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Seniors in music

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Seniors Alex Heywood and Quint Townsend played the violin at their final orchestra pop concert.

Seniors Alex Heywood and Quint Townsend played the violin at their final orchestra pop concert.                                    PHOTO/ Len Brown

By Lauren Moran and Grace Wang

The class of 2016 is a group of diverse group, and among these graduates are several talented musicians who will pursue their musical interests in a variety of college music programs.

All-state bassist and violinist Quint Townsend plans on studying voice and participating in the Chamber Choir at Clark University. He will also study under shared music teachers at Clark and Holy Cross for both voice and violin.

Townsend credits his voice teacher for encouraging him to take risks.

“Ron Williams is an amazing singer and he really pushed me to do things I never thought I could do,” Townsend said. “For instance, I was accepted into the All-State Choir this past January and I would have never been able to do that without the expertise of my teacher. He has taught me to believe in my ability as a singer which has helped me tremendously.”

Singing is not only an academic pursuit for Townsend.

“Over the past few months of taking lessons, singing has piqued my interest and I have really explored singing as it has become more of a release and way to relax for me when I am stressed out,” he said. “I think that everyone should have a way to release stress. Whether you do that through sports, theater, academics, or music is up to you, but everyone should try to find that thing,”said Townsend.

Similar to other musicians music is a means of communication for Townsend as well as a way to connect with people by doing more than just talking.

“I would say for many people music is a means of communication,” said Townsend. “It is amazing as you do not need to engage directly in conversation with anyone, but you can connect on a personal level with an entire room full of people just based on you singing or playing an instrument. Singing allows for a strong connection to those around you even though might have nothing in common. Music is a means of escape and communication. That is what it means to me.”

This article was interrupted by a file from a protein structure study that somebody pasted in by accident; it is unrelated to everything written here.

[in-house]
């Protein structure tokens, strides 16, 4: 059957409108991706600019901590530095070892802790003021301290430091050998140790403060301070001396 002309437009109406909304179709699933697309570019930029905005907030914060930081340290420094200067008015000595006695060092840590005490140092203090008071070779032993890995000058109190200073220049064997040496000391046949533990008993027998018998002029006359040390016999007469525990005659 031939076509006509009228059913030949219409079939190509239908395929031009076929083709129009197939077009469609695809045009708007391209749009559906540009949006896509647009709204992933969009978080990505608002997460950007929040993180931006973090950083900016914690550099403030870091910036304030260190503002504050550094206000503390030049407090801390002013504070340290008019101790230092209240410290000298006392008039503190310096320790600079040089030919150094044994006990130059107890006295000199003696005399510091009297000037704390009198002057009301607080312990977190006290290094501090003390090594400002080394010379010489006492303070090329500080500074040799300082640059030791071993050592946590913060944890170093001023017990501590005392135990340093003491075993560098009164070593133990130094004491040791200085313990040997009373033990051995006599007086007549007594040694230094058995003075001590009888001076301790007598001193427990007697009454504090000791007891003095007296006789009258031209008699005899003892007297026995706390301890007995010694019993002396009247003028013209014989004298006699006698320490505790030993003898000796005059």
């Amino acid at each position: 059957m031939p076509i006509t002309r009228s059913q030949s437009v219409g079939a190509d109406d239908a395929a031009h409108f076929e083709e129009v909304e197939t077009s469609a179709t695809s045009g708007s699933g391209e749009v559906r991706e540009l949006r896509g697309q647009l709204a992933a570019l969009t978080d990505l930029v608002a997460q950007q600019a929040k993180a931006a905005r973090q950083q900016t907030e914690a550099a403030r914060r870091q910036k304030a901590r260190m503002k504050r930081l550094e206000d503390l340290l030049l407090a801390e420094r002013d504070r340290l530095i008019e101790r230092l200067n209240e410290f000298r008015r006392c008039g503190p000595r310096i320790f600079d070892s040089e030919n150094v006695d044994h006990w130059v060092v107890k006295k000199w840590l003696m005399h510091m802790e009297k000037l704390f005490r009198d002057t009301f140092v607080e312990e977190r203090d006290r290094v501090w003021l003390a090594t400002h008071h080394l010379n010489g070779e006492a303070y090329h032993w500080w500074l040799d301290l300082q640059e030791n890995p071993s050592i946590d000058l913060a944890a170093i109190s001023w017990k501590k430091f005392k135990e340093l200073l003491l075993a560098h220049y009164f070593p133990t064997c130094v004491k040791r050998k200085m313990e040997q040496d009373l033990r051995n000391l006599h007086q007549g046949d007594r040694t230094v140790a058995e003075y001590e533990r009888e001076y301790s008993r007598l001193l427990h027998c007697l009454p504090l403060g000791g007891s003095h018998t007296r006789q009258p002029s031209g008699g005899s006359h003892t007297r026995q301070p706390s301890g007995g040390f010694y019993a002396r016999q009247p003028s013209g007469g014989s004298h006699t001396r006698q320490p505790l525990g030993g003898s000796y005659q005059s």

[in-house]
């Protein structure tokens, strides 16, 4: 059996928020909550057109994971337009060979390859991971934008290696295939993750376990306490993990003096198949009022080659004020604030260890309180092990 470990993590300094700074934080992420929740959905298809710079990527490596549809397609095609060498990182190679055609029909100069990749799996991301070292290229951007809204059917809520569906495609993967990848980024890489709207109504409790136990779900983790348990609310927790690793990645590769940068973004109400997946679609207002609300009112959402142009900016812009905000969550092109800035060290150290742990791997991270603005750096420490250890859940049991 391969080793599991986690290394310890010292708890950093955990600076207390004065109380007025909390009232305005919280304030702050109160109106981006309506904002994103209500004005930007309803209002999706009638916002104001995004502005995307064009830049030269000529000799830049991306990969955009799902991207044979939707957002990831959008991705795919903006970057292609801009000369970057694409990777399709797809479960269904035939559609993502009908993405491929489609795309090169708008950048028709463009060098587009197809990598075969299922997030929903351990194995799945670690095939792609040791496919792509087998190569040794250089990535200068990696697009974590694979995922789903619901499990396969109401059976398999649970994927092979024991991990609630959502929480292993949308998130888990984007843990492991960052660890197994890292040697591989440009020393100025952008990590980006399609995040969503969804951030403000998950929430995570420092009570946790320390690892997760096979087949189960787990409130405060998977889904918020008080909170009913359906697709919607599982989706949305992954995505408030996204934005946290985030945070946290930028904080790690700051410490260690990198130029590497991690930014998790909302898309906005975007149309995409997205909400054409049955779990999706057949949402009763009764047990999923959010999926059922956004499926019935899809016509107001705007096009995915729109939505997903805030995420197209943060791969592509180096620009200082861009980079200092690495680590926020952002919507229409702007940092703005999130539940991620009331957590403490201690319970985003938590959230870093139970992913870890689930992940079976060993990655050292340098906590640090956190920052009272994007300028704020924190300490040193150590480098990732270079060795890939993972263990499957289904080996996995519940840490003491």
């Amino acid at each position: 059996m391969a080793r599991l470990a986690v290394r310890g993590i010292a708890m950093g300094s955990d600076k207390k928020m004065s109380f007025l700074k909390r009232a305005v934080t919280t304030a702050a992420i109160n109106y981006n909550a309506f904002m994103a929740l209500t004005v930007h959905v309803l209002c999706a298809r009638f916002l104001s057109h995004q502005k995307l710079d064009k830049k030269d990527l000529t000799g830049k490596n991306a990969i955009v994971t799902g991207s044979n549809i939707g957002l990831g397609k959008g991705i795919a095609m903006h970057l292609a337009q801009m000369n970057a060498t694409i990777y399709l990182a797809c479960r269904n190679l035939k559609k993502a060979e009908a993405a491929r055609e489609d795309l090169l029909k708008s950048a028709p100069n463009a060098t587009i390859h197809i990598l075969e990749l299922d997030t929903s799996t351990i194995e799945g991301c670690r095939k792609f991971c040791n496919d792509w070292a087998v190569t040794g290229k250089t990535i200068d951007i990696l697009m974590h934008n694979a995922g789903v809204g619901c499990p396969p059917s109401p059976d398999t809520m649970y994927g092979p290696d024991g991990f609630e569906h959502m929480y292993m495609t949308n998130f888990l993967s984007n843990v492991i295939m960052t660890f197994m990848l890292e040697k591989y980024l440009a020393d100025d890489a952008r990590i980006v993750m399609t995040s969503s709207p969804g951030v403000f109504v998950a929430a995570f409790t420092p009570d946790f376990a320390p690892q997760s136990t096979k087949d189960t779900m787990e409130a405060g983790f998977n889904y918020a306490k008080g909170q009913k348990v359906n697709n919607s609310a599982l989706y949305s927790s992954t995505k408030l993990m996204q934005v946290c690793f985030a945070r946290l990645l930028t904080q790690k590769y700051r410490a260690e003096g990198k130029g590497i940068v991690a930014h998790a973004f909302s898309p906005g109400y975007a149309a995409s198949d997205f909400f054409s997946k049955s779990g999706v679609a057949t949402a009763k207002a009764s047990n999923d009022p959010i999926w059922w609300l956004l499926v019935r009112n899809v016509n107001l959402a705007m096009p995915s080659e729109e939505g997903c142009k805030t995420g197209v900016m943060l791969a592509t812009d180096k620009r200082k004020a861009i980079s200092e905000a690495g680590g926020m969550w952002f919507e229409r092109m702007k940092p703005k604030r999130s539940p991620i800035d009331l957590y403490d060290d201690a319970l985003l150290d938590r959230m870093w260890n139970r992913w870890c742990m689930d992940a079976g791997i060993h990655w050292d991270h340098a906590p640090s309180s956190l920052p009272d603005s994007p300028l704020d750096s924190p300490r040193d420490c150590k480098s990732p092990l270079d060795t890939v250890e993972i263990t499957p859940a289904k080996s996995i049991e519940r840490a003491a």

Alex Heywood will study a double major in engineering and violin performance at Union College. Also a violinist, Heywood said he would like to continue with orchestra and be a part of chamber music groups.

He has been paying the violin for  thirteen years and does not intend to stop. He said he is grateful to many role models who encouraged him to pursue music at the college level.

“My violin teacher [Clayton Hernon] studied with a very well known professional when he was younger and went to Boston University for violin… I respect him as a musician and as a teacher so he had the biggest influence [on me]. Mr. Memoli throughout high school always wanted the best for me and the other musicians. He cares that I find the right level of play that keeps me engaged. My parents helped me think through the potential pros and cons to making the decision for a double major and continuing violin at the next level. They really helped ground me with reality,” Heywood said.

Cellist Leland Ko was first chair in senior districts and All-States his sophomore year. As a member of the Boston Philharmonic Youth Orchestra and the Perlman Music Program, he has performed worldwide in festivals in New York, the Netherlands, Switzerland, the Czech Republic, and Germany, and will be travelling to Israel and Spain later this Spring for another series of concerts.  He will attend.